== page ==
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Inherited Forms. .NET 1.1 and Microsoft Office

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For those of you that don't know (i.e. everyone): I write database crap for a living. Our company is great, very flexible hours, laid back atmosphere, good pay and beer in the fridge at all times. So what's the down side? Microsoft Access. I seriously hate that thing. I'd like to find the person who came up with the idea of Access and beat the ever living fuck out of them. I'd seriously like to show them the true meaning of suffering (as if Access isn't punishment enough, I think it should be a human rights violation). So what does this have to do with my company? Everything. We write.. *sigh* I'm so ashamed... Access applications. And you wouldn't believe the money people are willing to throw at Access development, it boggles the mind. However it does keep a roof over my head, well, in my case, 60% of the time it keeps the roof over my head as I get to write the fun shit at the office that no one else can write (that's great for the ego).

So, for the last 6 months I've been working on porting our VBA library code (we have a LOT of library code) for our applications into .NET 1.1. I tell you, compared to Access, .NET + VS2003 is a wet dream come true. Why am I using 1.1 when the glorious and magnificent .NET 2.0 has been out for a while and .NET 3.0 is around the corner? Well, as much as I like to think I have some degree of control over what I do at work, ultimately our clients call the shots. .NET 1.1 is proven and been around for a while, 2.0, not so much (while I'm sure it's 100% better and blah blah blah, whatever). Thus they limited us to 1.1. No big deal, it's still like landing in a pile of pillows (.NET) after going through a wheat trasher (Access).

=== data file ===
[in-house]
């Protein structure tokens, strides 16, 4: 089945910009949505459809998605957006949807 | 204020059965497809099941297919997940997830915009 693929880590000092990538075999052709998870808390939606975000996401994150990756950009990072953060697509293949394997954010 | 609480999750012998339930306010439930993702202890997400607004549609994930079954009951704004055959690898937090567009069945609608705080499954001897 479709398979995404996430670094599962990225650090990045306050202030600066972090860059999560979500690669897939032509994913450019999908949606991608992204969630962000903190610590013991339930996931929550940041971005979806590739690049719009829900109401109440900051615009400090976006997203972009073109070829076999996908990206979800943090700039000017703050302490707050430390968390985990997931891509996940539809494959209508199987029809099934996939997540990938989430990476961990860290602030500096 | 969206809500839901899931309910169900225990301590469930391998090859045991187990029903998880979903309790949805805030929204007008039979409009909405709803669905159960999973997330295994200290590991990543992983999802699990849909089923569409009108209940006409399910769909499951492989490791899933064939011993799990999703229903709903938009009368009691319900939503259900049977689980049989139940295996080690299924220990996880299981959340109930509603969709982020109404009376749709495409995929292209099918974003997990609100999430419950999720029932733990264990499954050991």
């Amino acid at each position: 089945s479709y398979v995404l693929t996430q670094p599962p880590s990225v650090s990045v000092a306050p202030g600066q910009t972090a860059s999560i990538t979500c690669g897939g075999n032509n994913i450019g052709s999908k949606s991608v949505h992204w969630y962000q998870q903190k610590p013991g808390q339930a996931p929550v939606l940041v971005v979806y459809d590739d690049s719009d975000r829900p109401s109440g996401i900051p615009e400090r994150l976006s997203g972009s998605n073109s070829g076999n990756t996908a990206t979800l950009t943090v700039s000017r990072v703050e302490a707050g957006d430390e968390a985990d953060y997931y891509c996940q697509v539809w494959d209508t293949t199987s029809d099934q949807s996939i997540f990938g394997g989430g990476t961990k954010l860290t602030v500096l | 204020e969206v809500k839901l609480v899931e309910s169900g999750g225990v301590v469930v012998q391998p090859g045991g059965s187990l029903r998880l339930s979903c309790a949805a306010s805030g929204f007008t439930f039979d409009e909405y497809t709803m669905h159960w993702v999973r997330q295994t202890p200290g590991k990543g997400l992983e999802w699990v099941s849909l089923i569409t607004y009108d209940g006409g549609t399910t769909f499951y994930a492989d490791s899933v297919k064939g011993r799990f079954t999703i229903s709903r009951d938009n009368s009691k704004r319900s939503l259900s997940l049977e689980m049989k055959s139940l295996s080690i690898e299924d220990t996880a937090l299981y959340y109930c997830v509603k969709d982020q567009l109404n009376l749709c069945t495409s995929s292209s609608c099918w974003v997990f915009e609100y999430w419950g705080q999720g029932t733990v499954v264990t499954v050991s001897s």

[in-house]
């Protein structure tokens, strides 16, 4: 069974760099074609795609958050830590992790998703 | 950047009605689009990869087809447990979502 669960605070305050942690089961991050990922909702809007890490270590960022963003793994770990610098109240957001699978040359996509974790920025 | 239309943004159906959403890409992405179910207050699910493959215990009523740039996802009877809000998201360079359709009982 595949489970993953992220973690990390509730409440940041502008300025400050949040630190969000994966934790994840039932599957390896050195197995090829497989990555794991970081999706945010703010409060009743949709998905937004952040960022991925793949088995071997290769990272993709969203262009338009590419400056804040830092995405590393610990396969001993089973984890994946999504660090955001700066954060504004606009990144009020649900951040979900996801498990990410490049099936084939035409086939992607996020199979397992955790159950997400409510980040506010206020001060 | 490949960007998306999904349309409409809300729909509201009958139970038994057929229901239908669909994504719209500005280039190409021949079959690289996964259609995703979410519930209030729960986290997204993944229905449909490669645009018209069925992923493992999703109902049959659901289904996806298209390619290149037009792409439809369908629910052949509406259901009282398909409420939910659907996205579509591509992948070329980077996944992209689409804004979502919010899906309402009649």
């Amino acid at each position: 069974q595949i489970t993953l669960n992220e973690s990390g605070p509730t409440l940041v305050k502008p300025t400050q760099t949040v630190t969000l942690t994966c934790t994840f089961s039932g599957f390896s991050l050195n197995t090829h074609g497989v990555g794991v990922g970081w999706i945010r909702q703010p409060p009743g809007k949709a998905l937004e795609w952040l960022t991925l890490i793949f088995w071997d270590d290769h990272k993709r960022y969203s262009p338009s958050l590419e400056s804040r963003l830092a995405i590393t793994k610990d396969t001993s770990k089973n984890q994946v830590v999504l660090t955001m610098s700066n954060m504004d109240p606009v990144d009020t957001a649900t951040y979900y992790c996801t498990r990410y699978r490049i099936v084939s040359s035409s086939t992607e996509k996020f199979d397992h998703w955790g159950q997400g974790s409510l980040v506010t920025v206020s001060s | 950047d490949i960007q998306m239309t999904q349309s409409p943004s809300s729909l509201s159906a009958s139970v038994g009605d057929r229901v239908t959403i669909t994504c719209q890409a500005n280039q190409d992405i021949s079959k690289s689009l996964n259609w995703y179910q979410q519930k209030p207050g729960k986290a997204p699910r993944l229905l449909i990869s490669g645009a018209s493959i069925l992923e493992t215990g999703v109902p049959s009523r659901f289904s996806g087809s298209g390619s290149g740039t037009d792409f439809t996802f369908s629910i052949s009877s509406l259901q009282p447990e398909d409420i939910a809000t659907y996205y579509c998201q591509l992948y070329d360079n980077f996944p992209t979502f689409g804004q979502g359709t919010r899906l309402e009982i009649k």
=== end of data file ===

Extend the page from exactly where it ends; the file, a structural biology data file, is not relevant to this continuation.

So what's the problem? .NET 1.1 is not without its ... peculiarities (sp?) And it's not really .NET so much as it's the IDE and/or VB.NET (yet another design choice I got thrust upon me). For example, have you ever tried to use inherited forms/controls? Sure you haven't. You'll quickly find that things don't work so well in designer land. Namely forms stop being forms sometimes and just appear as code modules (easy to fix, but fucking annoying). Then there's the odd behaviour of it to just start including code from the parent modules in the child modules. That's always a fucking blast let me tell you:

Picture this, Sicily, 1892... I write this great base form, a true work of art. I inherit said base form. Base form has a button 'commandSave'. Button is protected friend. Child form has complete access to button should I need it. I compile. Things stop working. I check the designer code in the form, "what the fuck?" I say, loudly. There at the top: 'private commandSave as C1.Win.Command' Ok, that won't compile, duplicates are bad. I remove it. I recompile, same error, I check the module, same fucking thing!!! So, just to get it to stop, I switched its access level to private. Voila, it compiles. Go me. I run, I click, nothing. Again "What the fuck!?" The button isn't working, it has events assigned to it, etc... how is this possible? After about an hour of looking around trying to solve the issue I finally look in the designer code. There it is: 'commandSave = new C1.Win.Command'. Well la-de-fucking-da. It was destroying the previous instance in the base class with the an instance in the child class. Apparently, not only did it add the declaration, it also added initialization code, isn't that thoughtful? I wiped it out, and all was good.